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'Green' energy emerging from two lighting systems

Posted: 09 Oct 2008 ?? ?Print Version ?Bookmark and Share

Keywords:CFL? LED? green lighting system? teardown?

Despite the attention drawn on other sources of energy to increase available power, some measures are targeted to the conservation of energy. Along with "making more," the energy challenge is also aimed at "using less."

Hybrid vehicles have gotten much attention in the car industry's conservation effort and automobiles are a major part of the energy puzzle. Home and commercial lightings have also shown significant usage, accounting from 15 percent to 35 percent of all their energy consumption. The workhorse incandescent lamps that came many years ago remain widely used, but they have abysmal efficiencies of generally below 5 percent and have spurred changes.

Gaining recognition
Two technologies are emerging and likely to grow as pressure mounts to lower electricity use such as the compact fluorescent lamp (CFL) and LED lamp. Both are moving toward, if not being legislated into, more applications in the search for conservation.

One of these two technologies has been on a steady march for affordability, and Planet Analog editor Bill Schweber recently sent me a pile of CFLs, now available as sub-$5 replacements for incandescent bulbs, as a not-so-subtle recommendation for a teardown. But CFL is not alone and Bill's hardware handout made me think of the other contenders in the game. LED lighting has made contributions, but steady progress as a viable replacement for the inefficient incandescent, and a high-brightness LED "downlight" recently released to the market caught my eye.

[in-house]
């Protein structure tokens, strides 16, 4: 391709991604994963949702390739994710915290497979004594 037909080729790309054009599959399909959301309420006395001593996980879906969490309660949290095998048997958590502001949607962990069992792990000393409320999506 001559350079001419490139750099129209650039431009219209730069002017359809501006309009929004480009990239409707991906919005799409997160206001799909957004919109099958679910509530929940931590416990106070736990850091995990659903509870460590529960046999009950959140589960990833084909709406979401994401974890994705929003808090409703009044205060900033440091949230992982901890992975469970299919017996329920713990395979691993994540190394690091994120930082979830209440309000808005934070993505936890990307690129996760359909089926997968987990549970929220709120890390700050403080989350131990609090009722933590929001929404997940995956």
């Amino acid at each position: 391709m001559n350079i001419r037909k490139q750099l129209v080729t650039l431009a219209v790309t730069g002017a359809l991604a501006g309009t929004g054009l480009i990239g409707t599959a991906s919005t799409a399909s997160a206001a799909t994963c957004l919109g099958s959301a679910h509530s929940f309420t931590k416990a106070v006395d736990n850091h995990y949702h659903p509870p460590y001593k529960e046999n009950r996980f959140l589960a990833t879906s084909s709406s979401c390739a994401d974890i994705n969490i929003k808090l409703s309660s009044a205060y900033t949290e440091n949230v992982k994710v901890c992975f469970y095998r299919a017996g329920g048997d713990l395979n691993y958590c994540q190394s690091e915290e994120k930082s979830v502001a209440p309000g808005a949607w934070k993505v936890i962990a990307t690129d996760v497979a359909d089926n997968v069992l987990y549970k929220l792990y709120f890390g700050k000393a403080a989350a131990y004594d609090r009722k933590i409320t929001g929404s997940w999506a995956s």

LR6 produces lumen output equivalent to a 65W incandescent lamp with a more miserly 12W of input use, making it 80 percent more efficient than the incumbent tungsten-filament bulb and roughly 50 percent better than the CFL. (Click to view teardown.)

Fluorescent vs. incandescent
The fluorescent bulb is substantially more efficient than the incandescent option, producing greater direct light and less heat per input watt. Although they have long been used in offices and other commercial and residential settings, fluorescent lamps didn't come in forms suitable for small-lamp substitute until the 1980s. The last two decades have seen miniaturized screw-in CFL bulbs that finally achieved quite low-price points, promoting consumer adoption.